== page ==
Slack Lightning:
Prototype Solution
A desktop toolbar extension of the Slack Desktop Application that allows users to communicate with each other directly, utilizing the desktop menu bar and notification widgets.

Slack Lightning:
Guiding Principles of Development

The limitation of four days for this design challenge really compressed my timeline, and given such a broad assignment to explore, it was hard at first to narrow my research to focus in on a single topic. Through prioritization and execution, I managed to identify, plan, and design a viable solution to the challenge, given the very tight time constraints.

Keep it Simple
Slack itself is already a fantastic communication tool and is heavily used by design teams. Rather than rethink the entire design of the application itself, my prototype isolates itself into an extension, which allows me to explore functionality and pain points without having to worry about creating an entire product framework to work off of.

Slack Lightning: Functionality

Rather than open up another full interface for quick questions, Slack Lightning allows users to send messages directly from the menu bar. Users can tailor questions to have text-based responses or Yes or No responses, simplifying and accelerating team communication.

On the receiving end, users can fully respond to messages with one simple click, or enable keyboard shortcuts for even faster communication. Slack Lightning operates exclusively in the desktop menubar and notification widgets, preserving the normal functionality of the application.

Slack Lightning: Features

Slack Lightning operates extremely quickly and provides instantaneous messaging and response features. For both sender and receiver, users can communicate at high speeds without completely having their attention hijacked and workflow put on pause.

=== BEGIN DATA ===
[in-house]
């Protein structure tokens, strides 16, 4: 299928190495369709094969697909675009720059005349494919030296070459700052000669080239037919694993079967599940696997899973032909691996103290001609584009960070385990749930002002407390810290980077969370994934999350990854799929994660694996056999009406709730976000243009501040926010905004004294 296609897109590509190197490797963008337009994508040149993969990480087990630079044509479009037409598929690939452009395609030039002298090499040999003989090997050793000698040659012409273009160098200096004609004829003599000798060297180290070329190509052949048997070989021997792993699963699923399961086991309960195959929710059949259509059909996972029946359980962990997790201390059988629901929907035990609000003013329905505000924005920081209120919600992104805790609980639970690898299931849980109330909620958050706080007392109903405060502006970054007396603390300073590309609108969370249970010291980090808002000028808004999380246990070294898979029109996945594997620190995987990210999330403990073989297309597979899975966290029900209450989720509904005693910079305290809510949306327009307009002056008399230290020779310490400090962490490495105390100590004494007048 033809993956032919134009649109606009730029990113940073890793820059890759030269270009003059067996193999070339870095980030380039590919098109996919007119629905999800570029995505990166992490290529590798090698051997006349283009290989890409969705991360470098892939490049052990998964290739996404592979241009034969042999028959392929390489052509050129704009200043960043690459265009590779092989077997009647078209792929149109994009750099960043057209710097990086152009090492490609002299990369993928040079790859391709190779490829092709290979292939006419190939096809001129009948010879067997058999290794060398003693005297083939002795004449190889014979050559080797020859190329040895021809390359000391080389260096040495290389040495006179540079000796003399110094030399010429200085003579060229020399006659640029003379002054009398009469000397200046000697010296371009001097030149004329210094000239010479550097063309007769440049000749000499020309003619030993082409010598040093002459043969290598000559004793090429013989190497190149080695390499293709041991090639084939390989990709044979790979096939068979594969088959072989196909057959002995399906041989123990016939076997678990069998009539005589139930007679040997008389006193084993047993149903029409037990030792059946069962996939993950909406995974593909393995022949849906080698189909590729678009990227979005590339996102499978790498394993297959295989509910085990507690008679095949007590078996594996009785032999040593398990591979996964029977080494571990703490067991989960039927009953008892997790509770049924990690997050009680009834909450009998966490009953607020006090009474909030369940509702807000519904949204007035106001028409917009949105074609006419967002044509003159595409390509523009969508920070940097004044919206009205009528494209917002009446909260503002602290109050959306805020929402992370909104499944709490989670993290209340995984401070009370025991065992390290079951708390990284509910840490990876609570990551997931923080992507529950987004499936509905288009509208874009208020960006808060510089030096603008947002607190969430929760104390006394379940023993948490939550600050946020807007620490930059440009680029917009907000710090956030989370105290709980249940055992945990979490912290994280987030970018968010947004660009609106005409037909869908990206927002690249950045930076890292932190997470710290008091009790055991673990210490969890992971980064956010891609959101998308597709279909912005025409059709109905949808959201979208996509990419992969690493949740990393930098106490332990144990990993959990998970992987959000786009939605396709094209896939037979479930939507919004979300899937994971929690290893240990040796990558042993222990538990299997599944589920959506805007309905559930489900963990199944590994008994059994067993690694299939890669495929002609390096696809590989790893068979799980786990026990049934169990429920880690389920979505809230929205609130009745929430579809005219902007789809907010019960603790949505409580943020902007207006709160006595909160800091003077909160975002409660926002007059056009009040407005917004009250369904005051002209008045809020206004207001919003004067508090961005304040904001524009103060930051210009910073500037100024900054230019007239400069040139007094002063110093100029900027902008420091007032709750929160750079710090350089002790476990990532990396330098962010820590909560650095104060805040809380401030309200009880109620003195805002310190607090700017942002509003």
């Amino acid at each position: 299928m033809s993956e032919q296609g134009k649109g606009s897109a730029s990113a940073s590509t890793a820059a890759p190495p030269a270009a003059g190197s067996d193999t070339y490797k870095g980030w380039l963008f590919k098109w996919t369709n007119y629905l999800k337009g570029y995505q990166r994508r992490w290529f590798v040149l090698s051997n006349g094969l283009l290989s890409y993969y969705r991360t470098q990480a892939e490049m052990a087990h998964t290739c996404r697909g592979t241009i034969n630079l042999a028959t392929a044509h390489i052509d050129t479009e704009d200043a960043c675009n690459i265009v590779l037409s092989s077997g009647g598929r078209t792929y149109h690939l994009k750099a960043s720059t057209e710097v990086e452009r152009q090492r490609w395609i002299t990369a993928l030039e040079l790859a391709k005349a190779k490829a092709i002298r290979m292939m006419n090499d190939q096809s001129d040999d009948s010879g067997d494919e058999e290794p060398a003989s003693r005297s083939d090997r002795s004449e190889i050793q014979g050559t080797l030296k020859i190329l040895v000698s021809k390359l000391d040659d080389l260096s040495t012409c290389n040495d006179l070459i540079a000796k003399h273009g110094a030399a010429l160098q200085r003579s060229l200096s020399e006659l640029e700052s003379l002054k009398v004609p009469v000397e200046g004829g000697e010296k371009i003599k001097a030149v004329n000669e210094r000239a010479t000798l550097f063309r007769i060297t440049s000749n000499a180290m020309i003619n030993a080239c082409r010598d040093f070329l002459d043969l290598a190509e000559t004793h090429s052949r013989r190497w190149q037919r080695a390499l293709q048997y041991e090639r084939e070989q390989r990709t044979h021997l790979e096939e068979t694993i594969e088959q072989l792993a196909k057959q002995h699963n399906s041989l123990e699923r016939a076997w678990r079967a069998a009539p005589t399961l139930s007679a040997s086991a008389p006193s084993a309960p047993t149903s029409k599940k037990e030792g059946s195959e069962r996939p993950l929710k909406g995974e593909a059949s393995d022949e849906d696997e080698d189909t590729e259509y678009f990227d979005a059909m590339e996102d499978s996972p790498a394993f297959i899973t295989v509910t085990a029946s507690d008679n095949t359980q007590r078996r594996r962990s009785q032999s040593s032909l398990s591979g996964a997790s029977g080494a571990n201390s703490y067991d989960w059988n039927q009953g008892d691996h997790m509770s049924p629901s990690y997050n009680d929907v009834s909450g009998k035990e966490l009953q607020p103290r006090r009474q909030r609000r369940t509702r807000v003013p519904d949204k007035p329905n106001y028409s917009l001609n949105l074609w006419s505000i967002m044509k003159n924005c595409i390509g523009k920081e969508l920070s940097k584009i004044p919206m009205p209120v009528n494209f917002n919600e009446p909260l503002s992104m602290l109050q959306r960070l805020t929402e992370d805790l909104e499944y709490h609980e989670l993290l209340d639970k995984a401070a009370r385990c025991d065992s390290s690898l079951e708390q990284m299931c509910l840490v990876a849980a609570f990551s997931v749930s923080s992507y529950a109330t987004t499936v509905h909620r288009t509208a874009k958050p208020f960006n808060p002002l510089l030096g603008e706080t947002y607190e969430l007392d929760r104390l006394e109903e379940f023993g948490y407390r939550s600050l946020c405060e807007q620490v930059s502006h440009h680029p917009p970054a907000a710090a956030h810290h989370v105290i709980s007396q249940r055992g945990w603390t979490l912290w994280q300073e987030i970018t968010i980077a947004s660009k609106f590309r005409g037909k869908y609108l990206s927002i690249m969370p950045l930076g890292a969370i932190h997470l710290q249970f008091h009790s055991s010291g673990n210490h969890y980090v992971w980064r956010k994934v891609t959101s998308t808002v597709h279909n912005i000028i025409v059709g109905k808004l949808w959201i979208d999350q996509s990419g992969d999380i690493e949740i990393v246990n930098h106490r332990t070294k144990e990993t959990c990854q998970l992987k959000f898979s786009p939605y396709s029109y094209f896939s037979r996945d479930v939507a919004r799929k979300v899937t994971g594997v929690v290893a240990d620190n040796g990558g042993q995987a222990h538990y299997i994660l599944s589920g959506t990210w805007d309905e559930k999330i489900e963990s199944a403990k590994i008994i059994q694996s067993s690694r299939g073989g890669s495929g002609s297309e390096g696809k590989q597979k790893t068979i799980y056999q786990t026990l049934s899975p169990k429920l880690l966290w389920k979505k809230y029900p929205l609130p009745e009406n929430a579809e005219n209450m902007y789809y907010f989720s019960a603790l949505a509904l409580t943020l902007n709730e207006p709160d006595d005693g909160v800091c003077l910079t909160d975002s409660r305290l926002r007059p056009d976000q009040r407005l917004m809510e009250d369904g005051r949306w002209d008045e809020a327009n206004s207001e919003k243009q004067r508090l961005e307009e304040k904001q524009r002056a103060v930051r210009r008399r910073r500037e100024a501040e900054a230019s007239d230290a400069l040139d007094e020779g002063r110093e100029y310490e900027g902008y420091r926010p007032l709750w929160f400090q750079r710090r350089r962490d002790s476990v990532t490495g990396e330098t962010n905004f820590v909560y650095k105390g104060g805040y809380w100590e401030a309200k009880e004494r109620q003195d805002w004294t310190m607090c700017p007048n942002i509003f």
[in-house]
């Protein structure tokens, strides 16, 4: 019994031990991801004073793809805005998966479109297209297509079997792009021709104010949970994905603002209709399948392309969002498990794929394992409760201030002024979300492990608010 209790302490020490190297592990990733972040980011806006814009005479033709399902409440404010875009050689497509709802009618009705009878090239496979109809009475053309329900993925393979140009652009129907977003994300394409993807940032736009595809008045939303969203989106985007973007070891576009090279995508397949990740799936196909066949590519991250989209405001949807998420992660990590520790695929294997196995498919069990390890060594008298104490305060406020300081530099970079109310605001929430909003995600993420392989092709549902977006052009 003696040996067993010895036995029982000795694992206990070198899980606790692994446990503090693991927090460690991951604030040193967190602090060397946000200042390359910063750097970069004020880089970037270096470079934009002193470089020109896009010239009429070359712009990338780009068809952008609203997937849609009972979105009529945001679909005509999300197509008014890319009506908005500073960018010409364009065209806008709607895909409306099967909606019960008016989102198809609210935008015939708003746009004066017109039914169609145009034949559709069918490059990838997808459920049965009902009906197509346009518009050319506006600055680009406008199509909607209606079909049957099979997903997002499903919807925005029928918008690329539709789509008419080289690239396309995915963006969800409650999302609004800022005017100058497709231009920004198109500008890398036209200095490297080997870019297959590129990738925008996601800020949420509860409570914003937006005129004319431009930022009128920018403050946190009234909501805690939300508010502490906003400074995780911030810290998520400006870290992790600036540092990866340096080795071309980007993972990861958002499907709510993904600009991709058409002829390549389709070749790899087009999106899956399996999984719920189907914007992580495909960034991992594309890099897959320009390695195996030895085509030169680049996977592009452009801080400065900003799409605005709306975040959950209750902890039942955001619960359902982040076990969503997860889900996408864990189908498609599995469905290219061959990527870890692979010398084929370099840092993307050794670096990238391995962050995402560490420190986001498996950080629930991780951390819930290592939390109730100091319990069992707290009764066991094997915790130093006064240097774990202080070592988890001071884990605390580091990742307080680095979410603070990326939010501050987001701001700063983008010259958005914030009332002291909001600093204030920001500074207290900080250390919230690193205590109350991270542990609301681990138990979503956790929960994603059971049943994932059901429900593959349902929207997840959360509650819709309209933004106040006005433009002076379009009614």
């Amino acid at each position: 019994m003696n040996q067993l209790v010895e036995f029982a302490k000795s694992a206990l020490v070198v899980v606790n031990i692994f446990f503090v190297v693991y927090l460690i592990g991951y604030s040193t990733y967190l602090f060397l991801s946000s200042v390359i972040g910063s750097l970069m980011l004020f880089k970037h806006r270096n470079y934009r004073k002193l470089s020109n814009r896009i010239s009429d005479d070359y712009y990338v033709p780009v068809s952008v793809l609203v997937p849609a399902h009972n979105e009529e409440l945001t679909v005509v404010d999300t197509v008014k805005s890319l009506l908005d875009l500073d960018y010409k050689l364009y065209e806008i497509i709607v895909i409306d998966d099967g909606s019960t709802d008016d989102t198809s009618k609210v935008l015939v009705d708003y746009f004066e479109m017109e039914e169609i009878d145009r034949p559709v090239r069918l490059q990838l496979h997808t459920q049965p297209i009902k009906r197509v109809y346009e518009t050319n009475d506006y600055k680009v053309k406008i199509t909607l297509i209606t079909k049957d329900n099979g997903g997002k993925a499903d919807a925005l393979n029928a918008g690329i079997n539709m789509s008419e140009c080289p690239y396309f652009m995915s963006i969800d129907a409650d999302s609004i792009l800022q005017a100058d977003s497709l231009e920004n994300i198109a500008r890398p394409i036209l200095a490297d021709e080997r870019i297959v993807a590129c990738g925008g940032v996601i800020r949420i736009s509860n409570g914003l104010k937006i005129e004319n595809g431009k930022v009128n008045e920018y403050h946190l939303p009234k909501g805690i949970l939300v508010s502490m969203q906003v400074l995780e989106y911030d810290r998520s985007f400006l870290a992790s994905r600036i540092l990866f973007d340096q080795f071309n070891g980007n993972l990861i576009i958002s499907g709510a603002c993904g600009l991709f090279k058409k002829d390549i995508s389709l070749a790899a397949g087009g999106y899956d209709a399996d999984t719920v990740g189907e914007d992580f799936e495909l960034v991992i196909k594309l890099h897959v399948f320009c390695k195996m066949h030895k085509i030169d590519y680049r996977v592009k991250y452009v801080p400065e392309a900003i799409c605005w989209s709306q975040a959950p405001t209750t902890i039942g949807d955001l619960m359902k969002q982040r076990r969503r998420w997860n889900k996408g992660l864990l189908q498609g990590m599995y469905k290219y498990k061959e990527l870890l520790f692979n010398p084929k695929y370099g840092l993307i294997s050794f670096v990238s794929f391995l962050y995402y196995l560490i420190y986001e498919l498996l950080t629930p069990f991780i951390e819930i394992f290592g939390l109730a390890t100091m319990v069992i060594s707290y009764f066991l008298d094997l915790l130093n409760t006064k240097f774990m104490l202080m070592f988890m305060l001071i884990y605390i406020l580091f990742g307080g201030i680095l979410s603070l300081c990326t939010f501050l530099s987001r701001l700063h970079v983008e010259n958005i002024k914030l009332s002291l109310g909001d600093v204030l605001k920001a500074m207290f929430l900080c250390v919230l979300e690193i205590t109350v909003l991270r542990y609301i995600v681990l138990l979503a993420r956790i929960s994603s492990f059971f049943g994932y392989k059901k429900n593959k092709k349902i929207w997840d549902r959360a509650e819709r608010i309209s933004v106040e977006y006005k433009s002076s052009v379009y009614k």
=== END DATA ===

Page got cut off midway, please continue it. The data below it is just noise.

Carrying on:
Using this interface, users can respond to high-priority, low-bandwidth problems without having to change applications. By operating in the menu bar, Slack Lightning is instantaneous messaging from the menu bar without the bells and whistles of common messaging platforms.

Slack Lightning: Comparison Analysis

Slack Lightning
This prototype allows users to bypass cumbersome interfaces and animations. It distills communication into a lightweight, agile form that empowers users to communicate with team members quickly.

Current State of Communication
Communication across teams is essential for a project's success, but current forms of communication are heavy in that they require large amounts of attention and screen real estate. The animations and bells and whistles are a heavy price to pay when quick access to communication is needed.

Slack Lightning is most effective when used for fast high-priority, low-bandwidth questions that are directed at specific individuals.

It functions as very fast, communication line between team members, and is best utilized when questions are brief, direct, and require no follow-up.

Moving Forwards

Within the design workflow, communication is a vital key feature that speeds up the timeline of projects dramatically. By exploring instantaneous communication without intrusive interfaces, this concept could be pushed forwards to free us of our love of sticky applications.

This model has potential to become its own standalone, lightweight application. Leaning on Slack as a base study was useful to help flesh out functionality, but isn’t necessary to push the concept further. I’d be interested to see what new ideas can stem for a tool such as this.


This four day design sprint taught me a lot about prioritization and execution. Certain elements had to fall by the wayside to make room for mission-critical arguments in my finalized solution.

It was a great experience working within the parameters of a design sprint challenge, and I learned how to critically prioritize and execute different elements of my study.